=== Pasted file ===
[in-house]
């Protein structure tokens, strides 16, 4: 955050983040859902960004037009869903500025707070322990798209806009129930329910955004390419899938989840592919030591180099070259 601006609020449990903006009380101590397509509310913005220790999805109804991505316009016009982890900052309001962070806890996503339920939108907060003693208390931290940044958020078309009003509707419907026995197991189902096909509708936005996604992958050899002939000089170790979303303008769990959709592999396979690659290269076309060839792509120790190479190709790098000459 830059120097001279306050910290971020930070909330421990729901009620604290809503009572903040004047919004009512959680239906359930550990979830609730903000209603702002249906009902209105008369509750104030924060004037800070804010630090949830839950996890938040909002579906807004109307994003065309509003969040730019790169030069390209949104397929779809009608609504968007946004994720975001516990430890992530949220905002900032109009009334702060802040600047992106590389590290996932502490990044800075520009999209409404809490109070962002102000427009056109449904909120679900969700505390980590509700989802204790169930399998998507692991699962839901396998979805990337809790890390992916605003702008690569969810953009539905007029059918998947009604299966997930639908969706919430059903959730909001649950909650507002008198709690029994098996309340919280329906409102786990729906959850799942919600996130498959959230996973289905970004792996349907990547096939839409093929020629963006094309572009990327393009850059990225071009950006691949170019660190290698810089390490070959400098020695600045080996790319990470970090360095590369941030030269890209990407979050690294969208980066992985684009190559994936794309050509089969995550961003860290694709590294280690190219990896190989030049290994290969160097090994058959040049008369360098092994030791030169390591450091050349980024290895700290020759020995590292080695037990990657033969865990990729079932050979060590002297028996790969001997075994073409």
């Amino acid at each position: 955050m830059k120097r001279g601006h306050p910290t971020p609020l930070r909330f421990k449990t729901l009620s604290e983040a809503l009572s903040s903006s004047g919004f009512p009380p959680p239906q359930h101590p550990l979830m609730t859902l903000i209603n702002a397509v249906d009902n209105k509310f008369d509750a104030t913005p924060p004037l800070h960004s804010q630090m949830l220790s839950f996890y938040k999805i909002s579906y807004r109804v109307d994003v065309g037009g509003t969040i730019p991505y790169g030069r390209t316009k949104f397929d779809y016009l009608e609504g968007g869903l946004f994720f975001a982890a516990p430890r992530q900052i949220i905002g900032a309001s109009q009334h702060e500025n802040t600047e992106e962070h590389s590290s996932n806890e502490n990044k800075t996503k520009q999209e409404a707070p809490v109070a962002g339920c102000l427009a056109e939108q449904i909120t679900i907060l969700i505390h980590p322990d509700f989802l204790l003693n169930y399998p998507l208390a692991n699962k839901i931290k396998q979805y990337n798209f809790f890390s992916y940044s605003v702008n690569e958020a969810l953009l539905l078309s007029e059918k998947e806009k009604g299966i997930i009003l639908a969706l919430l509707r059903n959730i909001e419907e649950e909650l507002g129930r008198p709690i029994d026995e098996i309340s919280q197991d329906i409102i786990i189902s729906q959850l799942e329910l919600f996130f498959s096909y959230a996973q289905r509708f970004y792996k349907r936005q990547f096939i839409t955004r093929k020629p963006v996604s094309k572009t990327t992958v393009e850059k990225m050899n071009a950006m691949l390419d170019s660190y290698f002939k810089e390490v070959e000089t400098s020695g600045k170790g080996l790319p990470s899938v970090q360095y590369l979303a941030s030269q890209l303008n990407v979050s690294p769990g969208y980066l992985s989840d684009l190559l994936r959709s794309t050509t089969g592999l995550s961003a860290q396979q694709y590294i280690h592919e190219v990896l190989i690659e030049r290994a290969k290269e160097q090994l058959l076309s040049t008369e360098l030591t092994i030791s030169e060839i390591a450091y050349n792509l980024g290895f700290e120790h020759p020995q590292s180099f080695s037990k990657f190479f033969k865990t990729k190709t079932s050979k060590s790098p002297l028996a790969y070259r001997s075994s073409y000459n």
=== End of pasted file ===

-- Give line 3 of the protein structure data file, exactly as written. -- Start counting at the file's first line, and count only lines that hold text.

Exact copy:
């Amino acid at each position: 955050m830059k120097r001279g601006h306050p910290t971020p609020l930070r909330f421990k449990t729901l009620s604290e983040a809503l009572s903040s903006s004047g919004f009512p009380p959680p239906q359930h101590p550990l979830m609730t859902l903000i209603n702002a397509v249906d009902n209105k509310f008369d509750a104030t913005p924060p004037l800070h960004s804010q630090m949830l220790s839950f996890y938040k999805i909002s579906y807004r109804v109307d994003v065309g037009g509003t969040i730019p991505y790169g030069r390209t316009k949104f397929d779809y016009l009608e609504g968007g869903l946004f994720f975001a982890a516990p430890r992530q900052i949220i905002g900032a309001s109009q009334h702060e500025n802040t600047e992106e962070h590389s590290s996932n806890e502490n990044k800075t996503k520009q999209e409404a707070p809490v109070a962002g339920c102000l427009a056109e939108q449904i909120t679900i907060l969700i505390h980590p322990d509700f989802l204790l003693n169930y399998p998507l208390a692991n699962k839901i931290k396998q979805y990337n798209f809790f890390s992916y940044s605003v702008n690569e958020a969810l953009l539905l078309s007029e059918k998947e806009k009604g299966i997930i009003l639908a969706l919430l509707r059903n959730i909001e419907e649950e909650l507002g129930r008198p709690i029994d026995e098996i309340s919280q197991d329906i409102i786990i189902s729906q959850l799942e329910l919600f996130f498959s096909y959230a996973q289905r509708f970004y792996k349907r936005q990547f096939i839409t955004r093929k020629p963006v996604s094309k572009t990327t992958v393009e850059k990225m050899n071009a950006m691949l390419d170019s660190y290698f002939k810089e390490v070959e000089t400098s020695g600045k170790g080996l790319p990470s899938v970090q360095y590369l979303a941030s030269q890209l303008n990407v979050s690294p769990g969208y980066l992985s989840d684009l190559l994936r959709s794309t050509t089969g592999l995550s961003a860290q396979q694709y590294i280690h592919e190219v990896l190989i690659e030049r290994a290969k290269e160097q090994l058959l076309s040049t008369e360098l030591t092994i030791s030169e060839i390591a450091y050349n792509l980024g290895f700290e120790h020759p020995q590292s180099f080695s037990k990657f190479f033969k865990t990729k190709t079932s050979k060590s790098p002297l028996a790969y070259r001997s075994s073409y000459n």